Get a glimpse inside Don Jones' book "Managing Windows with VBScript and WMI" with this series of book excerpts. Below is an excerpt from Chapter 28, "Scripting Security." Click for the complete book excerpt series or purchase the book.
Digitally Signing Scripts
A signed script includes a digital signature as a block comment within the file. You need to be using the WSH 5.6 or later XML format, because it contains a specific element for storing the certificate. Take Listing 28.1 as an example.
Listing 28.1 Signer.vbs. This script signs another one.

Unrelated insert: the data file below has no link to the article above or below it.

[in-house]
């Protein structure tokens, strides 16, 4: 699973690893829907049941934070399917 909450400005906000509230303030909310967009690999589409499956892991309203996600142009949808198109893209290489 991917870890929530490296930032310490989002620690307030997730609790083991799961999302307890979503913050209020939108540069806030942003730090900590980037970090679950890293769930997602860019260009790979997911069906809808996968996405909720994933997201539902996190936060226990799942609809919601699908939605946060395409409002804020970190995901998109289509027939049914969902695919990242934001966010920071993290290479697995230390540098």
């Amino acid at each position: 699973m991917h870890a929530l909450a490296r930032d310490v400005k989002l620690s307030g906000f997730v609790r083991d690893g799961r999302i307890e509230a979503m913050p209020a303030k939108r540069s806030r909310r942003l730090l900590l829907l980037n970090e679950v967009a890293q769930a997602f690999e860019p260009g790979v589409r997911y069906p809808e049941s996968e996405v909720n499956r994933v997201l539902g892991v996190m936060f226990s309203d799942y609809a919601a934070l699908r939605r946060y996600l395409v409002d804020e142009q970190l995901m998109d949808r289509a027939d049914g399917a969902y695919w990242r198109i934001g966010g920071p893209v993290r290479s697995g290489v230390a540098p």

Then, the actual script begins. It checks first to see that both the "cert" and "file" command-line arguments were provided; if they weren't, the script displays the help information and exits.
Note that anyone can get into the file and modify its signature. However, the signature no longer matches the script, and it cannot pass the trust test conducted by WSH. Similarly, any changes to the script's code, after it is signed, fail the trust test.
Click for the next excerpt in this series: Running Only Signed Scripts.
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This was first published in April 2005